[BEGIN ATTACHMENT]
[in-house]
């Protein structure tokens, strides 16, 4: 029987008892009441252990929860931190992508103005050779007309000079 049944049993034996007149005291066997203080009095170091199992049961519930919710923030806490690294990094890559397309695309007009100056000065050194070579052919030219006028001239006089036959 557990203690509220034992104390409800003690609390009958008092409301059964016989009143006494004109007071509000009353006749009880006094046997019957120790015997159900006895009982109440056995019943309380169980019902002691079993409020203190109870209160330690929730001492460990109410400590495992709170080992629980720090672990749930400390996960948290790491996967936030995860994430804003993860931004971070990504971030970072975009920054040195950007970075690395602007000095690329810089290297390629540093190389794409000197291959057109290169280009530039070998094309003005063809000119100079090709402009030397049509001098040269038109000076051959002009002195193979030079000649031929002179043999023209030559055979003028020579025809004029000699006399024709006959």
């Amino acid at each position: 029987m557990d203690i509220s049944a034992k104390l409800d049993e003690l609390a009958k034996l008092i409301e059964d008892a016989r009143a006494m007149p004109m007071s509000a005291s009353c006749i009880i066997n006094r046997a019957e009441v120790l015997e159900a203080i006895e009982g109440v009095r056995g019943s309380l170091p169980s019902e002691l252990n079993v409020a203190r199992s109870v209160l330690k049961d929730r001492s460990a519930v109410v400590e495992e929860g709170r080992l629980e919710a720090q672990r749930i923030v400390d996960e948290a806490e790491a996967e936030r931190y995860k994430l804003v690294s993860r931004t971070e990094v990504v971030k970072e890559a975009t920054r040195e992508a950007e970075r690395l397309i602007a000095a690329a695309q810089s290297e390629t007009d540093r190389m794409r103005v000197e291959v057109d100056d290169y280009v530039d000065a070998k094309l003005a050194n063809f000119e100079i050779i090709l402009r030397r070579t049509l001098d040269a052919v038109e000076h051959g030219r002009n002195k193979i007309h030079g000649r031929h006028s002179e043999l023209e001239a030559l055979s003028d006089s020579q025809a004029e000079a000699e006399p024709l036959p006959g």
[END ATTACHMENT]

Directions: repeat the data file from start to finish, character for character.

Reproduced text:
[in-house]
């Protein structure tokens, strides 16, 4: 029987008892009441252990929860931190992508103005050779007309000079 049944049993034996007149005291066997203080009095170091199992049961519930919710923030806490690294990094890559397309695309007009100056000065050194070579052919030219006028001239006089036959 557990203690509220034992104390409800003690609390009958008092409301059964016989009143006494004109007071509000009353006749009880006094046997019957120790015997159900006895009982109440056995019943309380169980019902002691079993409020203190109870209160330690929730001492460990109410400590495992709170080992629980720090672990749930400390996960948290790491996967936030995860994430804003993860931004971070990504971030970072975009920054040195950007970075690395602007000095690329810089290297390629540093190389794409000197291959057109290169280009530039070998094309003005063809000119100079090709402009030397049509001098040269038109000076051959002009002195193979030079000649031929002179043999023209030559055979003028020579025809004029000699006399024709006959």
């Amino acid at each position: 029987m557990d203690i509220s049944a034992k104390l409800d049993e003690l609390a009958k034996l008092i409301e059964d008892a016989r009143a006494m007149p004109m007071s509000a005291s009353c006749i009880i066997n006094r046997a019957e009441v120790l015997e159900a203080i006895e009982g109440v009095r056995g019943s309380l170091p169980s019902e002691l252990n079993v409020a203190r199992s109870v209160l330690k049961d929730r001492s460990a519930v109410v400590e495992e929860g709170r080992l629980e919710a720090q672990r749930i923030v400390d996960e948290a806490e790491a996967e936030r931190y995860k994430l804003v690294s993860r931004t971070e990094v990504v971030k970072e890559a975009t920054r040195e992508a950007e970075r690395l397309i602007a000095a690329a695309q810089s290297e390629t007009d540093r190389m794409r103005v000197e291959v057109d100056d290169y280009v530039d000065a070998k094309l003005a050194n063809f000119e100079i050779i090709l402009r030397r070579t049509l001098d040269a052919v038109e000076h051959g030219r002009n002195k193979i007309h030079g000649r031929h006028s002179e043999l023209e001239a030559l055979s003028d006089s020579q025809a004029e000079a000699e006399p024709l036959p006959g």